- If miners pick up the replaced transaction then the new transaction is processed instead of the original, and the status of the original transaction is set to “droppped_replaced_by_fee”. This status is not shown on the explorer but can be seen when querying the txid.
Submitting multiple transactions for the same action can slow things down in a few ways.
- If the total spent in 2 or 3 transactions is more than can be spent in a single transaction, the transactions appear unmineable.
- If the fees for multiple transactions exceed the STX balance, the transactions will be unmineable.
What are .btc domains?
What is the blockchain trilemma?
Stacks vs. Solana vs. Polygon: How Do They Compare From a Developer Perspective?
What Does Lightning’s Taro Proposal Mean for Stacks?
The act of block production requires an extrinsic expenditure — it is not tied to owning the native token, as would be required in PoS. The only way to produce blocks in the Stacks chain is to transfer Bitcoin to a predetermined randomized list of Bitcoin addresses. Moreover, the Stacks blockchain can fork, and there exists a protocol to rank forks by quality independent of the set of miners and the tokens they hold. These two properties further distinguish it from PoS chains, which cannot fork due to the inability to identify a canonical fork without trusting a 3rd party to decree a particular fork as valid. The ability to fork allows the Stacks blockchain to survive failure modes that would crash a PoS chain.
For two key reasons.
First, the history of all Stacks blocks produced is recorded to Bitcoin. This means that the act of producing a private Stacks fork is at least as hard as reorging the Bitcoin chain. This in turn makes it so attacks on the chain that rely on creating private forks (such as selfish mining and double-spending) are much harder to carry out profitably, since all honest participants can see the attack coming before it happens and have a chance to apply countermeasures. Sidechains offer no such security benefit.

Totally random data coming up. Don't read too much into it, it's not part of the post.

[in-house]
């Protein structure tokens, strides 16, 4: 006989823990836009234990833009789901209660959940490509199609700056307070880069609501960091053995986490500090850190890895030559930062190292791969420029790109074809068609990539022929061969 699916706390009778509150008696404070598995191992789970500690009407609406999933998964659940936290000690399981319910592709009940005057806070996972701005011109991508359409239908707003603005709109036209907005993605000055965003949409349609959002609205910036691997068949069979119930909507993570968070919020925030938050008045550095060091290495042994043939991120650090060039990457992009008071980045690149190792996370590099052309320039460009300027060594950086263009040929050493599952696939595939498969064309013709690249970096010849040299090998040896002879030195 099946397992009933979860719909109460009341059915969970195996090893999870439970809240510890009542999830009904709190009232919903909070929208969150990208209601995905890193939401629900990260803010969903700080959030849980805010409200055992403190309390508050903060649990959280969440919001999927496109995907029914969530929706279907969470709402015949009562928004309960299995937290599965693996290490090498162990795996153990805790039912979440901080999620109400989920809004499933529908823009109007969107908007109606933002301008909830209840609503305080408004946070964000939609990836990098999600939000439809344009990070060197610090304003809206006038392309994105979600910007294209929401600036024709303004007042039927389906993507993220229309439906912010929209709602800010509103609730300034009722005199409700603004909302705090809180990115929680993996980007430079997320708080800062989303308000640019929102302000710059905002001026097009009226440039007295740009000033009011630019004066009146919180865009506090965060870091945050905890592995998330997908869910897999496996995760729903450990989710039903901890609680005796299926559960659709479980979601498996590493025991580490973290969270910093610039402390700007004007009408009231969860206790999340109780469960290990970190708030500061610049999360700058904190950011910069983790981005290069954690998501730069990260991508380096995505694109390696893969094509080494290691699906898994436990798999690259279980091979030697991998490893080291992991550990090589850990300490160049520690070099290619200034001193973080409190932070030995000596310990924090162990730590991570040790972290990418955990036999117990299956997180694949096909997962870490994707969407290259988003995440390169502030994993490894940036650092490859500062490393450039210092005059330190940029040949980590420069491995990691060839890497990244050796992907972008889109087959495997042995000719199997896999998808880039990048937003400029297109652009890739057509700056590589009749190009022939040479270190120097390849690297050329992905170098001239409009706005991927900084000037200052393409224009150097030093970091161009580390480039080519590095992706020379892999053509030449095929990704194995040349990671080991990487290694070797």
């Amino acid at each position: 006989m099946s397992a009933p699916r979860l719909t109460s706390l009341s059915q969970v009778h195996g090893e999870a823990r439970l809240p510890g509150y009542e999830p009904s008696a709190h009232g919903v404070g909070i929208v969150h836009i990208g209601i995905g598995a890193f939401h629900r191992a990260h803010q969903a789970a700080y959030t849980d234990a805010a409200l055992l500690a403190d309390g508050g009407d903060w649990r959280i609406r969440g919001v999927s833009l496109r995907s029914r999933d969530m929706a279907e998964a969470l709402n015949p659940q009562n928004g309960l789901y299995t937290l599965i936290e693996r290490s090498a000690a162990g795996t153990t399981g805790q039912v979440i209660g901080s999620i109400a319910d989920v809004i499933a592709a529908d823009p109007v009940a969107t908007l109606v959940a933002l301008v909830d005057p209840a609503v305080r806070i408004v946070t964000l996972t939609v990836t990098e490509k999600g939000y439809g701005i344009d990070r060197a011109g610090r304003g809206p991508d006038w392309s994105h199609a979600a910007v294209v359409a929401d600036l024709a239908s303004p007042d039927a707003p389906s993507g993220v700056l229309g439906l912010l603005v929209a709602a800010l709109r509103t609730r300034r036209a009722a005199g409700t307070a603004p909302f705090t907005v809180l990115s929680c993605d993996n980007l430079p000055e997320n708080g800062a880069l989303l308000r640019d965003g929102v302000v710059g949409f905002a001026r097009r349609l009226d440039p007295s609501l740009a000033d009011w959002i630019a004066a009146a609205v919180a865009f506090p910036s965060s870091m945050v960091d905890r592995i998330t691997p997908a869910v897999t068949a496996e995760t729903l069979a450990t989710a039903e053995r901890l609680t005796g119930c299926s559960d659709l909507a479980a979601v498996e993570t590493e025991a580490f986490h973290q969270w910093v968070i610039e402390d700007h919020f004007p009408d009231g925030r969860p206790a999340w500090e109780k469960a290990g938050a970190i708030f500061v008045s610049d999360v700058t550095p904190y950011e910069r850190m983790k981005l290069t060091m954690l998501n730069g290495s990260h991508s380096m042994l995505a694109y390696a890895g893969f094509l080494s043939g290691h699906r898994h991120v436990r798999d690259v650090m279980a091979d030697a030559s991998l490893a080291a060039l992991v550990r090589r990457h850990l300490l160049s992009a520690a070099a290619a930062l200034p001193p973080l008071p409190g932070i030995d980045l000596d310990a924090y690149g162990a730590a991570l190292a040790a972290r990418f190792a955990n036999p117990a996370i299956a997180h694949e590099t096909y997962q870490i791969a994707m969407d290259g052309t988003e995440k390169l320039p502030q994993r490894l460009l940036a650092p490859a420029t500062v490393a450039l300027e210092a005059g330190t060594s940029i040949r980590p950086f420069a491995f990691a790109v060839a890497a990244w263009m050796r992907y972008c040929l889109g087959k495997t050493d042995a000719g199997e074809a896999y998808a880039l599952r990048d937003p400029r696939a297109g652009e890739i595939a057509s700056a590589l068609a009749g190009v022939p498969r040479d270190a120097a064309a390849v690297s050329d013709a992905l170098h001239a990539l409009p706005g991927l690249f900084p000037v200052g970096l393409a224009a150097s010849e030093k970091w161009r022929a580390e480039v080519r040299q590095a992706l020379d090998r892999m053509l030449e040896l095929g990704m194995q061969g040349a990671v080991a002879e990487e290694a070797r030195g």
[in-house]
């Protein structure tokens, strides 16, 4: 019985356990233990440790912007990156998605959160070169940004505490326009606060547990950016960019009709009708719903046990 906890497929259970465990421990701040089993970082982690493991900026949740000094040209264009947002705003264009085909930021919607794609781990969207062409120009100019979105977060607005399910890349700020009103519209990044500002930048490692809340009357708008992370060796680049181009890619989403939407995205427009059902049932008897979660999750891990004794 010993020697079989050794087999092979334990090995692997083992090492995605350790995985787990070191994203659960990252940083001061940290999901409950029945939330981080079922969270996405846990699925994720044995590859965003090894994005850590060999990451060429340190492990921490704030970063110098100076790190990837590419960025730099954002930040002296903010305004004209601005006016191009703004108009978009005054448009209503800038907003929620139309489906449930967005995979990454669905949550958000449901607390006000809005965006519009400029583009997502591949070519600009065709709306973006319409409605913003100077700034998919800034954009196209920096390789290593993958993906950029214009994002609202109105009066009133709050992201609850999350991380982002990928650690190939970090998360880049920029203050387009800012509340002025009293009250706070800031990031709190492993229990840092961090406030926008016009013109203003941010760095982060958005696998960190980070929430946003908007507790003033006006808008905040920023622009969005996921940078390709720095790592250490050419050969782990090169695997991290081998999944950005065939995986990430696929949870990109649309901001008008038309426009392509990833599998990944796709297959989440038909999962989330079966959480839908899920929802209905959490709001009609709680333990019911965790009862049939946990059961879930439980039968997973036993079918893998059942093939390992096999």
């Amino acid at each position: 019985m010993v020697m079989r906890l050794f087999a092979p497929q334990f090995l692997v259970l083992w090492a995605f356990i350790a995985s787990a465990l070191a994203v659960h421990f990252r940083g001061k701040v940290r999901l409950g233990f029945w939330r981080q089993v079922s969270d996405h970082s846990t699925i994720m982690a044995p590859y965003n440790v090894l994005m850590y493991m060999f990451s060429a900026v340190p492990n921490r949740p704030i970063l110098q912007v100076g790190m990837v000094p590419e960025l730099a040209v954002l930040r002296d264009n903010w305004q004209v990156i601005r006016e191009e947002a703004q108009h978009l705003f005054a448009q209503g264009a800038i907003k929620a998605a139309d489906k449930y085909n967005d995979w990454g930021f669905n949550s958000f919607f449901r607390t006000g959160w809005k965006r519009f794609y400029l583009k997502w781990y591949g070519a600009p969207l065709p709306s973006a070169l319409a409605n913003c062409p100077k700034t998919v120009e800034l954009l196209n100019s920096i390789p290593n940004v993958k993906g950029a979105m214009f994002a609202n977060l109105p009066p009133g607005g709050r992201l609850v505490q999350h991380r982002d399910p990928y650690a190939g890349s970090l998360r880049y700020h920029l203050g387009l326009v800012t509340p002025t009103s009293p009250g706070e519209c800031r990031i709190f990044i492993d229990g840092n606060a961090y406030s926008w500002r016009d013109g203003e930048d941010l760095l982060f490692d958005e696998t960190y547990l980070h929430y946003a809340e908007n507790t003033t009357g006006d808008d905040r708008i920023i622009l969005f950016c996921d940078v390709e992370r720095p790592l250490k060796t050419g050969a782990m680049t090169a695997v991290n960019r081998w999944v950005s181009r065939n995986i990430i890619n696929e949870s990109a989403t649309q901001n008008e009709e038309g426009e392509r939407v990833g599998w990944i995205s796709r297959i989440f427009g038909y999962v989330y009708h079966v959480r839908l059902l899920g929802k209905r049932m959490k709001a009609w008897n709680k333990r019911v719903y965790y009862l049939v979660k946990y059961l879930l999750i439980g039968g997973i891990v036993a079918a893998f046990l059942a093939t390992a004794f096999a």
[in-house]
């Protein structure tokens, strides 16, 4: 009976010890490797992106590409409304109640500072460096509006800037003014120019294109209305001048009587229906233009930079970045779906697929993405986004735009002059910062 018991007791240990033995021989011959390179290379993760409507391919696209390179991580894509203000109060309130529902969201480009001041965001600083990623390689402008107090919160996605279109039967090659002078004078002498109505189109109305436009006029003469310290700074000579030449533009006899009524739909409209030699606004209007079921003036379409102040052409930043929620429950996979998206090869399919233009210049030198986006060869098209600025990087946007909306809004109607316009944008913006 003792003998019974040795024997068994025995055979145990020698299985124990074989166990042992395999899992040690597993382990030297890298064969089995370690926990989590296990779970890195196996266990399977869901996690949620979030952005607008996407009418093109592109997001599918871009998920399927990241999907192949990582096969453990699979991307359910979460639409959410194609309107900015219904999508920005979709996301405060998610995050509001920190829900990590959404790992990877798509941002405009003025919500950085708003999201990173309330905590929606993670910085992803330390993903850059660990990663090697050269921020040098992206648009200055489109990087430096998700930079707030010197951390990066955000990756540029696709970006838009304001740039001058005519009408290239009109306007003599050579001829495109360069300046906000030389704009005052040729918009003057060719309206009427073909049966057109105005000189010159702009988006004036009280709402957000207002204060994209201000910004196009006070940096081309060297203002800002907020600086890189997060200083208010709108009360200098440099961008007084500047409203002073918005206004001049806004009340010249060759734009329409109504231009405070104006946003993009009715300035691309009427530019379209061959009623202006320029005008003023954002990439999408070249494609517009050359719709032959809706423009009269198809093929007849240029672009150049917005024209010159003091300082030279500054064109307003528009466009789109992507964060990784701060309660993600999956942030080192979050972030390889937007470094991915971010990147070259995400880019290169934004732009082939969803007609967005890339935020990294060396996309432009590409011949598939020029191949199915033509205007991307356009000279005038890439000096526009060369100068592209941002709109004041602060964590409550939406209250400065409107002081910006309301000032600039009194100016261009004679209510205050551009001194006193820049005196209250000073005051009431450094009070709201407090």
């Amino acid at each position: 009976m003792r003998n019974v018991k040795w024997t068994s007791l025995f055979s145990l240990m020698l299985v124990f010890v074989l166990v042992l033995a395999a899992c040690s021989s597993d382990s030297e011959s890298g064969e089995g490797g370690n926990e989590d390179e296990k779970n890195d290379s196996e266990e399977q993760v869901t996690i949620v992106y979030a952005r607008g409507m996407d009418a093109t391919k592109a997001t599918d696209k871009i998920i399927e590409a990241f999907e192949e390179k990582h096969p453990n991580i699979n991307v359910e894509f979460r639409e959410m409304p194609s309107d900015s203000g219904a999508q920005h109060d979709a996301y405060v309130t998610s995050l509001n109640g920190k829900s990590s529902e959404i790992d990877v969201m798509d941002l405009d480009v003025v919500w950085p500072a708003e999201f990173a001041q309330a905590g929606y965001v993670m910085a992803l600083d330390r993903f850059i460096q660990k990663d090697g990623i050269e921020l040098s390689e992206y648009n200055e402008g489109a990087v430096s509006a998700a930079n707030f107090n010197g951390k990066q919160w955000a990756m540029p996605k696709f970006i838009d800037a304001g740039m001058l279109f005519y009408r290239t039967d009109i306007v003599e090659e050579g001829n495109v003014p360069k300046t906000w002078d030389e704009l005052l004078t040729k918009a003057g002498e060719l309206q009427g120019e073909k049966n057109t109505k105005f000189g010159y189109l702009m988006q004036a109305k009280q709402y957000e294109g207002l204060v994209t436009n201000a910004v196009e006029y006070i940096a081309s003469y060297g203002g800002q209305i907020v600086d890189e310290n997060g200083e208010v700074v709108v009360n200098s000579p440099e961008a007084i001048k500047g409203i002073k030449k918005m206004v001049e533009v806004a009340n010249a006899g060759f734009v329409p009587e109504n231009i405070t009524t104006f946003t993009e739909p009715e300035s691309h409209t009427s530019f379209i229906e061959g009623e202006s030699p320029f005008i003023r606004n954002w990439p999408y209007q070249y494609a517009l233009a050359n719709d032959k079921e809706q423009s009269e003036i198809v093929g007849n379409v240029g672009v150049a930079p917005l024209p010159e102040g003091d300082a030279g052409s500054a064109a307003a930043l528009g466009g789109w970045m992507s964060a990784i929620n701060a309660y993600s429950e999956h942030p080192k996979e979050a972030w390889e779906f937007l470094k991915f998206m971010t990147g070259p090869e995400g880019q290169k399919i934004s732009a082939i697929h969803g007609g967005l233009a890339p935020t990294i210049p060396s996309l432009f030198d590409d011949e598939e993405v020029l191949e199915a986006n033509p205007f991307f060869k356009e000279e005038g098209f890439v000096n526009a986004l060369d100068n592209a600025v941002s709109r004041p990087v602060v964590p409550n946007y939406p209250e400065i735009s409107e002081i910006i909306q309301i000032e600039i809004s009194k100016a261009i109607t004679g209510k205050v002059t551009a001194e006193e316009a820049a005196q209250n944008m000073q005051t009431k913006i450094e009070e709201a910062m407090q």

Second, the Stacks blockchain has its own token; it does not represent pegged Bitcoin. This means that the safety of the canonical fork of the Stacks blockchain is underpinned by its entire token economy’s value, whereas the safety of a sidechain’s canonical fork is underpinned only by whatever system-specific measures incentivize its validators to produce blocks honestly, or the Bitcoin miners’ willingness to process peg-in requests (whichever is the weaker guarantee).
Is Stacks a layer-2 system for Bitcoin?¹
Stacks blockchain is a layer-1 blockchain, which uses a novel and unique mining protocol called proof-of-transfer (PoX). A PoX blockchain runs in parallel to another blockchain (Bitcoin in Stacks’ case), which it uses as a reliable broadcast medium for its block headers. It's a sovereign system in its own right. The Stacks blockchain state is distinct from Bitcoin, and is wholly maintained by and for Stacks nodes. Stacks transactions are separate from Bitcoin transactions. Layer-2 systems like Lightning are designed to help scale Bitcoin payment transactions, whereas Stacks is designed to bring new use-cases to Bitcoin through smart contracts. Stacks is not designed as a Bitcoin layer-2 scalability solution.